When rare blue skies were sighted in the first few days of China's top advisory body's annual meeting this year, Chinese netizens joked this was because the hot air from the delegates had blown Beijing's notorious smog away.
Indeed, the gathering of the Chinese People's Political Consultative Conference (CPPCC) regularly throws up offbeat, if not bizarre, proposals, a reminder that the event is not just about GDP growth or the social cost of pollution.
The phenomenon even has its own term lei ren ti an, loosely translated as "shocking proposals". Lei means thunder in Chinese. Read one of these proposals and you will feel as if you have been struck by lightning, the saying goes.
The dubious honour is conferred by netizens, and this year's shocking proposals include three years' maternity leave and issuing new bank notes to surprise corrupt officials, among others.
CPPCC delegate Zhang Lihui, dean of the Conservatory of Music at Chongqing Normal University, was quoted in Chinese media reports as suggesting that giving up to three years of maternity leave would improve a child's early education and spur mothers to be more involved in work when they return to their jobs.
But her proposal was roundly slammed.
"If you have three children, you can go almost 10 years without work," one user wrote on a Chinese news forum. "No company is going to hire women."
Also criticised was a suggestion by the Jiu San Society - one of China's eight legal non-Communist political parties - to "swiftly change" and issue a new series of currency notes so as to catch corrupt officials who hoard vast amounts of ill-gotten cash off guard.
Besides the inconvenience to the public and the expense such an exercise would cost the government, some netizens pointed out that this move might even reward these officials, if the notes become collectors' items.
Delegate Li Suhua, a singer by profession, also raised eyebrows when she proposed that TV and radio stations should refrain from "light-hearted programming" during national memorial days.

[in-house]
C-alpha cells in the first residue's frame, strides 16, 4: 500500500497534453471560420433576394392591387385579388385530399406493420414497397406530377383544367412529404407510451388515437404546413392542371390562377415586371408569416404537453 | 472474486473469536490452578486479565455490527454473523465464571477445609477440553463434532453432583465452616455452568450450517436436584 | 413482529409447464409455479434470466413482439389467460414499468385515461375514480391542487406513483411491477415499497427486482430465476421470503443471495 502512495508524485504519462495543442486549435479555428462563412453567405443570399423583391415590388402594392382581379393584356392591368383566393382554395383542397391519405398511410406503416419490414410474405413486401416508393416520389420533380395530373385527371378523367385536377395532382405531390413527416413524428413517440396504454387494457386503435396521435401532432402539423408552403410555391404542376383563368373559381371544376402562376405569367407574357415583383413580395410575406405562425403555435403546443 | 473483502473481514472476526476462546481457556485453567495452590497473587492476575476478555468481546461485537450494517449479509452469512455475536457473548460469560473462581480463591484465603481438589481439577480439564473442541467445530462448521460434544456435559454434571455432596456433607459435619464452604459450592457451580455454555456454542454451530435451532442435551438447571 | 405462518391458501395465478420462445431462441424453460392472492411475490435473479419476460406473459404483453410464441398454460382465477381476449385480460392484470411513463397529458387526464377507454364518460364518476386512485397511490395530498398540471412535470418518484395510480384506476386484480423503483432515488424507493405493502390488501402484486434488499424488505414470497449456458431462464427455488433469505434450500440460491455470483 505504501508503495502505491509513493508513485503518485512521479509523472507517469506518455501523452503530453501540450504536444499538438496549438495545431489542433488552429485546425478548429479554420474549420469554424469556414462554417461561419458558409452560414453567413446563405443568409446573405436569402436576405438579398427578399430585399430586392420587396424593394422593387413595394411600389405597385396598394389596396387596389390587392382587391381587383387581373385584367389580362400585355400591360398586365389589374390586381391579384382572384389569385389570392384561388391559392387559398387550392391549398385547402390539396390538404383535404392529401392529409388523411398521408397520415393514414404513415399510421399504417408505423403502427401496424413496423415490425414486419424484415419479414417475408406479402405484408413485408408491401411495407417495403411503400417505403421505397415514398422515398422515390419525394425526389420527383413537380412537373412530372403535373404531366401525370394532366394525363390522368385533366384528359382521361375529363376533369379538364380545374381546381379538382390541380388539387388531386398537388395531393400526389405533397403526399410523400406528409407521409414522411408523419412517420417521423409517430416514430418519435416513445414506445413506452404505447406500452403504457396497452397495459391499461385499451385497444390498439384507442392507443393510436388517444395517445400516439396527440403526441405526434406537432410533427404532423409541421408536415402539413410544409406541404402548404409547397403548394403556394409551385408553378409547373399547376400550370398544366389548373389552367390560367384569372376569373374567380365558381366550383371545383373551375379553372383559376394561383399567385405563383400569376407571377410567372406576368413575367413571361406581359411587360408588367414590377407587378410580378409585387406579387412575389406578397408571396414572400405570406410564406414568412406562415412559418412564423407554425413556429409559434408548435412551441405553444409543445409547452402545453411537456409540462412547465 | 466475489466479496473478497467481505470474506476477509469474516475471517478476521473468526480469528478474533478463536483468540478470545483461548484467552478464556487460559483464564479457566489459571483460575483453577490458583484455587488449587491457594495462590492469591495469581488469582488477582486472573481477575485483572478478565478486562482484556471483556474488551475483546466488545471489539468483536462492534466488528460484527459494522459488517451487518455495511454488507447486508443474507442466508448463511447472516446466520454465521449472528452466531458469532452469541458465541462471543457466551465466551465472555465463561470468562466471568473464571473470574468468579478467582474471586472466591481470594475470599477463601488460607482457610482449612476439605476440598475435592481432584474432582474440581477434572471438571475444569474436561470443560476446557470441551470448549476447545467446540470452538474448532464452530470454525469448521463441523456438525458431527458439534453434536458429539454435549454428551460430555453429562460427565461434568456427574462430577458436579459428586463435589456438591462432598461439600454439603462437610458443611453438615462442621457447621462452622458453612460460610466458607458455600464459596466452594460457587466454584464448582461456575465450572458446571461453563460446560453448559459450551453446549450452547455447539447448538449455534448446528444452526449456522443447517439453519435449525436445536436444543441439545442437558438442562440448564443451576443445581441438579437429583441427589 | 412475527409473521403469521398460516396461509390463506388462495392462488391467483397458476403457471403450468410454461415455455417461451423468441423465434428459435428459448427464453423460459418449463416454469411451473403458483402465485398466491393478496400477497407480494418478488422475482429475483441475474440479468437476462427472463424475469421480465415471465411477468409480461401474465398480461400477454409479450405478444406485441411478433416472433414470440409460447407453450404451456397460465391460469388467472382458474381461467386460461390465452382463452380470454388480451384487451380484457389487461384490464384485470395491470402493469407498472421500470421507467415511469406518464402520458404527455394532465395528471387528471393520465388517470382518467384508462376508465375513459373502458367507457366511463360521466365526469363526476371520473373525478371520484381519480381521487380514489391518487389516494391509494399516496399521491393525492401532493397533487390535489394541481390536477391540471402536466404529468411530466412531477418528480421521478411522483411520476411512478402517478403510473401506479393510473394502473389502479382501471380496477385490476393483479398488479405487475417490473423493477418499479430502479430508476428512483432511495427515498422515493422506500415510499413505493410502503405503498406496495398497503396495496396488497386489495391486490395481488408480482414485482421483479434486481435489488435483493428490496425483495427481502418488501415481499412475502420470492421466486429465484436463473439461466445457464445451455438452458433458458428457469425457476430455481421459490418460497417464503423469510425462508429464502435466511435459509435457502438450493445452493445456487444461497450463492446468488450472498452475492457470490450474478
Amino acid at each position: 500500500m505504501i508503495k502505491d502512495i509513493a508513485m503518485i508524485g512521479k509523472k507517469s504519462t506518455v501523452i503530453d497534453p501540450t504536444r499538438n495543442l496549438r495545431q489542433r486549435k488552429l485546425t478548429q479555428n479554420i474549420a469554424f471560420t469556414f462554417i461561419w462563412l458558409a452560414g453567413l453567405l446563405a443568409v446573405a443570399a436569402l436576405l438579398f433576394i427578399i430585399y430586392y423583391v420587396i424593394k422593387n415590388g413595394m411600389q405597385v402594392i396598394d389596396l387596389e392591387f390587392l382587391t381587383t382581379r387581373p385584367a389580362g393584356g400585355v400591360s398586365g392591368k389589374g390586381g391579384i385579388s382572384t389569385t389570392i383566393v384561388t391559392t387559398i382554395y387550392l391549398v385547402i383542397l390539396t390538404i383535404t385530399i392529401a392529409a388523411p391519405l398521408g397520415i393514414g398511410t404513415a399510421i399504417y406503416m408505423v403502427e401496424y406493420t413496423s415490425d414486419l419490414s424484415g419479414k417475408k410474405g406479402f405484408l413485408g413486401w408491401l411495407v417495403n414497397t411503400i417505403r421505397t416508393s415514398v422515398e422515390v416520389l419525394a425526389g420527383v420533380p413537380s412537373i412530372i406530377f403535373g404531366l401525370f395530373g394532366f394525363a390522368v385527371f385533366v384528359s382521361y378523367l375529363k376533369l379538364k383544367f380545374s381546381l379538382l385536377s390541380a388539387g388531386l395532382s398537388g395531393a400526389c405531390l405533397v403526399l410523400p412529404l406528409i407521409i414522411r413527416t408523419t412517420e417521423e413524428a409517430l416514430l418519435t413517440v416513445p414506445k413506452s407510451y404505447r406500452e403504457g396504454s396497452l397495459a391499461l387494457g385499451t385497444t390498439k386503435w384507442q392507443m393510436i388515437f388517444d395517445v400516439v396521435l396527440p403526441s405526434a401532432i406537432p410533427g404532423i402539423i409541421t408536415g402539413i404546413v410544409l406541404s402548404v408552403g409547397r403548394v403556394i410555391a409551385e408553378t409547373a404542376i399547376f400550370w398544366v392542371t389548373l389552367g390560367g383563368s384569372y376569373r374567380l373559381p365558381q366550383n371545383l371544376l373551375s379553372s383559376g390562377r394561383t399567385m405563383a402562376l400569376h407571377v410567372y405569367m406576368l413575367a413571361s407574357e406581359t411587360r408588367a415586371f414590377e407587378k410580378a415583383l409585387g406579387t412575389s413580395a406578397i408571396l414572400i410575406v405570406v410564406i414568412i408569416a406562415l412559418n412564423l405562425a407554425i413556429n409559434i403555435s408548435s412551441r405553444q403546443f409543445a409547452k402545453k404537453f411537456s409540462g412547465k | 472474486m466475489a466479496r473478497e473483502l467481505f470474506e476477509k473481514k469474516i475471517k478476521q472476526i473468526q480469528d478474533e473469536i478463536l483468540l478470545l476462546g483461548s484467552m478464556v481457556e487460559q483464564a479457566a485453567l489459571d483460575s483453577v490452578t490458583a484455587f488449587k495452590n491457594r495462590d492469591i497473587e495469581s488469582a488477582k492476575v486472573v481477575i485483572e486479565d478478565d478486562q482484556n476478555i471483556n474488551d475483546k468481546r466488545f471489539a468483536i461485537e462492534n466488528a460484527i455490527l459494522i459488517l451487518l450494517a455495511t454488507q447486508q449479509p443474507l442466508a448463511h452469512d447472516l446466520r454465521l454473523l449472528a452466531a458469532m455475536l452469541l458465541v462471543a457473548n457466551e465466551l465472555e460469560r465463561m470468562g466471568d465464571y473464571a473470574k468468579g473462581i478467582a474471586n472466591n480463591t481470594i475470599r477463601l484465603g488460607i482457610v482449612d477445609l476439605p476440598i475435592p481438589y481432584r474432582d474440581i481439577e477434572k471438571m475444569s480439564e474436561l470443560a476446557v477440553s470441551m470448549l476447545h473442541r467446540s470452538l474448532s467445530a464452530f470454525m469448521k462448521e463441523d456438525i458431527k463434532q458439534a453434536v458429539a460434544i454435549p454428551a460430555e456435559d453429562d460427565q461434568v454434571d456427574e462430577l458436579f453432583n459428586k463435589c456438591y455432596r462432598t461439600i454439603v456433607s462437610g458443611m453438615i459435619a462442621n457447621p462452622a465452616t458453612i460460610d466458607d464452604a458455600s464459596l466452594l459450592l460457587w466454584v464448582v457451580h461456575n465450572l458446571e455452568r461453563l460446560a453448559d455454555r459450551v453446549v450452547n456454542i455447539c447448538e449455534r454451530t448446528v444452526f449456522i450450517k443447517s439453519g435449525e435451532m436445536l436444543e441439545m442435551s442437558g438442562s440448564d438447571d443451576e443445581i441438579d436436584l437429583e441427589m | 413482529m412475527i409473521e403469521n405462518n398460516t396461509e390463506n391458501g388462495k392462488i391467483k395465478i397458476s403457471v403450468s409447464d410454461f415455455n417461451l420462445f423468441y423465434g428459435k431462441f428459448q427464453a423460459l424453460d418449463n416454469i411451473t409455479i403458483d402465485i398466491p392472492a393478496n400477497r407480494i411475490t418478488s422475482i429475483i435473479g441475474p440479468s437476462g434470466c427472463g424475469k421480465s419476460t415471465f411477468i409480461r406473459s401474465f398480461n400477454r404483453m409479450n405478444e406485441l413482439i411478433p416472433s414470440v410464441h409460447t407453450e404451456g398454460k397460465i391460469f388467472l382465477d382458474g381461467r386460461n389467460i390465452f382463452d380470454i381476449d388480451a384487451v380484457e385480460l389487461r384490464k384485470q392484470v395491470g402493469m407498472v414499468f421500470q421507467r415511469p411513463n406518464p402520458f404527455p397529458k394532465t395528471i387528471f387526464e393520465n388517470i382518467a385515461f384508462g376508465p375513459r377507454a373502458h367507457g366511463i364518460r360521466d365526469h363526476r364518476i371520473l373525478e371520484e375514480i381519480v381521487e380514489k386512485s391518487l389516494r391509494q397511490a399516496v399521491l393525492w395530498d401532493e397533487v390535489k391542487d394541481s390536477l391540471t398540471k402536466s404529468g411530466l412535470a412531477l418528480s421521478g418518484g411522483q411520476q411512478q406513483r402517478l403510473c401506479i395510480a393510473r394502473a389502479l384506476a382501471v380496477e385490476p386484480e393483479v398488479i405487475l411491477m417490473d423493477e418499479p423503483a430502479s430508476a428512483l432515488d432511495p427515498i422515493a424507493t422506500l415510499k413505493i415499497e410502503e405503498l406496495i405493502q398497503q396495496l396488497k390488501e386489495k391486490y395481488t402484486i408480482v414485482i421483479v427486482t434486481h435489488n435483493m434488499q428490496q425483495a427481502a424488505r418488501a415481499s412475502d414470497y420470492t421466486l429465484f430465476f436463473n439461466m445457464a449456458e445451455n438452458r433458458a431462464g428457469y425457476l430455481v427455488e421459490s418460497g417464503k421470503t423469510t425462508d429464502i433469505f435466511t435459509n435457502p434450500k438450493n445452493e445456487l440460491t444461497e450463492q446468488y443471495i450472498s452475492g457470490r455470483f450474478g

She was quoted as saying these programmes were "incongruent" with the sombre atmosphere of memorial days, recalling her personal experience of hearing such a programme last Dec 13, a day commemorating the Nanking Massacre.
"The atmosphere was ruined," she said.
Such offbeat proposals come up partly because the CPPCC's 2,200 delegates are appointed, not elected, and many of them are removed from issues on the ground, political commentator Bi Dianlong told The Straits Times.
"They are not accountable to an electorate and they will not be punished for poor suggestions."
Furthermore, CPPCC delegates are selected to represent different sectors and communities, with capability sometimes a secondary issue, said Fudan University history professor Ge Jianxiong.
Delegates can submit proposals individually or on behalf of an organisation. These are sent to the relevant authorities as feedback, and may or may not be accepted.
According to official figures, delegates have submitted about 6,000 proposals this year, not all of which are made public.
Closer scrutiny by the public, however, has helped reduce unworkable proposals.
One idea that was retracted following public ridicule was a proposal to prevent a couple from divorcing if they have a child below 10 years old.
The proposal by the Revolutionary Committee of the Chinese Kuomintang was withdrawn, with the minor political party admitting that the suggestion neglected the parents' rights.
But some have spoken up for the delegates, saying everyone has a right to be heard.
A commentary in China Daily last week pointed out that delegates come from all sectors of life, with different education and cultural backgrounds.
"As long as they are what these deputies and members really want to say, then let them make their voices heard," it said. "Don't mock them."